Australian wheat exports are set to hit an eight-month high this month as the lowest prices in a decade continue to attract SE Asian millers.
Exports are expected to hit 1.4 million tonnes this month – a rise of nearly 30 percent from the previous month and the largest business month since December 2015.
The jump in Australian exports comes after global benchmark wheat prices dropped to their lowest in nearly 10 years over the past two months, following a glut in global supplies.
"The futures market had come off a fair bit and that encouraged some customers to come in and take advantage," said James Foulsham, wheat trading manager at Cooperative Bulk Handling, Australia's largest grain exporter.
"We have seen a lot of interest for September, too," he told Reuters.
The turnaround is good news for Australia's wheat sellers, who have struggled in recent months amid rising competition and cheap freight rates that have eroded their competitive edge.
Black Sea exporters, for instance, including Ukraine and Russia, have eaten into Australia's share of the market in its largest buyer of the grain, Indonesia.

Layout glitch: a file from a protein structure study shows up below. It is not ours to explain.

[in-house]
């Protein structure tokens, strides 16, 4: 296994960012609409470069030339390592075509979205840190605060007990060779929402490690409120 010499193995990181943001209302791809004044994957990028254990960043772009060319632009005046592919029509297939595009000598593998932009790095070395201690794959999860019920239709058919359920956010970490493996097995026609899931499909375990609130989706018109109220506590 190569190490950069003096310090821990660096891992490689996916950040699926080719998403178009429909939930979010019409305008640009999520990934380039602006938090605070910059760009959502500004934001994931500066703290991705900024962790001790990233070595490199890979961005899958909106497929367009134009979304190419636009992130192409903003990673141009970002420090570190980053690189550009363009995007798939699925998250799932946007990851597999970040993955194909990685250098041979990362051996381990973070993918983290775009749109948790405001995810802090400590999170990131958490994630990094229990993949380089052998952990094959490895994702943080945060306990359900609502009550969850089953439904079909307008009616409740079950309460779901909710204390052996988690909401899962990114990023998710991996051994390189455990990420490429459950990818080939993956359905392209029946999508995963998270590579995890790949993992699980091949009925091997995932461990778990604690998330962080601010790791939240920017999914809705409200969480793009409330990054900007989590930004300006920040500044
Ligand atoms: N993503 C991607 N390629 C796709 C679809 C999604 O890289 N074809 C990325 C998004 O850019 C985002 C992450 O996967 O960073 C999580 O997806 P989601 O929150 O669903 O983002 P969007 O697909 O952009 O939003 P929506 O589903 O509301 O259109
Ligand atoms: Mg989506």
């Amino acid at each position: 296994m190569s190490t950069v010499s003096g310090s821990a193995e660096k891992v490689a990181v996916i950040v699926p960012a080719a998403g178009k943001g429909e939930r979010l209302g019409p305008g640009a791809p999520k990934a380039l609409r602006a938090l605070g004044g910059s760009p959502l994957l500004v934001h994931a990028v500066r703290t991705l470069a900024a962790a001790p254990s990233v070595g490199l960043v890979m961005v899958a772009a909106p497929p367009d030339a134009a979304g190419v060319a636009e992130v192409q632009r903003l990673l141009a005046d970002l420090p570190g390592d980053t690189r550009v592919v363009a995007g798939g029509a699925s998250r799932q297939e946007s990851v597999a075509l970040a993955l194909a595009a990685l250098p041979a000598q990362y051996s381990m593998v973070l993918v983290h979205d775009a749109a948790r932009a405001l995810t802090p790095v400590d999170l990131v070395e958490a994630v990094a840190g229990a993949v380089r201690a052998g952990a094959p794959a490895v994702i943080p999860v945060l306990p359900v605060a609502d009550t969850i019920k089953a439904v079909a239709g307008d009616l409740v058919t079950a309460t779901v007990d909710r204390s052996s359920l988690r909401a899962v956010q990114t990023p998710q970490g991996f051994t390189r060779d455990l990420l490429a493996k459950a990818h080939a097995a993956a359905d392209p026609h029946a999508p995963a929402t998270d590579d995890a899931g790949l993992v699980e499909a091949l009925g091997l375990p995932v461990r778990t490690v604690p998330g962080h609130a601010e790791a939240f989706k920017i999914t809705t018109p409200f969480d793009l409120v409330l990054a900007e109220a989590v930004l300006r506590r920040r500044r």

Near perfect growing conditions
Australia is expected to sell 17.21 million tonnes of wheat during the 2016-17 season – which began on July 1 – the country's chief commodity forecaster said in June, but sales have been slow until this month.
Australian wheat shippers have also struggled to buy grain to export as some farmers had not wanted to forward sell grain in the first-half of the year, hoping for a price recovery.
But with near perfect growing conditions across Australia, farmers in the largest wheat-producing region of Western Australia have released their supplies, enhancing the nation's competitiveness with Asian grain buyers in Indonesia, South Korea, Japan and other regional buyers, traders said.
"The volumes booked are unusual as August and September are normally pretty flat months for exports out of Australia," said Andrew Woodhouse, grains analyst at Advance Trading Australasia.